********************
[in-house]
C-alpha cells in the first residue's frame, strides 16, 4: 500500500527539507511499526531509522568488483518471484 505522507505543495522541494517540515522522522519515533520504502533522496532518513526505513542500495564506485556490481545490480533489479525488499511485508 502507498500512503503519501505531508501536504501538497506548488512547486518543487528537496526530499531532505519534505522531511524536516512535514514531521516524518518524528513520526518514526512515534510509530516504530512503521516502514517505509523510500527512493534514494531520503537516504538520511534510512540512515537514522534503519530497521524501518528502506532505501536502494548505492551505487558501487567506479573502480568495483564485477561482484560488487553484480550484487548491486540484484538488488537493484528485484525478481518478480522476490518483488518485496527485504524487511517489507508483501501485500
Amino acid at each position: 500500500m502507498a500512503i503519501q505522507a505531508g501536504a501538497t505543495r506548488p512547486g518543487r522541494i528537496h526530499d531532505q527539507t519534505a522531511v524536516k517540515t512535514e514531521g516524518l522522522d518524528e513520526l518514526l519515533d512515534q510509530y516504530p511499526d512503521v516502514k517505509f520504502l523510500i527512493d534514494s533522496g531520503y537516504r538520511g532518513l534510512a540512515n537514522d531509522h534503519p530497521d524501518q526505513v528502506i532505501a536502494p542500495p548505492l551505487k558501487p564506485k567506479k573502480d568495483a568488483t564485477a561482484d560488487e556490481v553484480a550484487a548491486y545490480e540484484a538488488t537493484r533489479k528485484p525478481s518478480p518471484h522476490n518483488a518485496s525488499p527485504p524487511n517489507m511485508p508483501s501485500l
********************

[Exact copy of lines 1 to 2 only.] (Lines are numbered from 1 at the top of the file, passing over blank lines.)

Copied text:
[in-house]
C-alpha cells in the first residue's frame, strides 16, 4: 500500500527539507511499526531509522568488483518471484 505522507505543495522541494517540515522522522519515533520504502533522496532518513526505513542500495564506485556490481545490480533489479525488499511485508 502507498500512503503519501505531508501536504501538497506548488512547486518543487528537496526530499531532505519534505522531511524536516512535514514531521516524518518524528513520526518514526512515534510509530516504530512503521516502514517505509523510500527512493534514494531520503537516504538520511534510512540512515537514522534503519530497521524501518528502506532505501536502494548505492551505487558501487567506479573502480568495483564485477561482484560488487553484480550484487548491486540484484538488488537493484528485484525478481518478480522476490518483488518485496527485504524487511517489507508483501501485500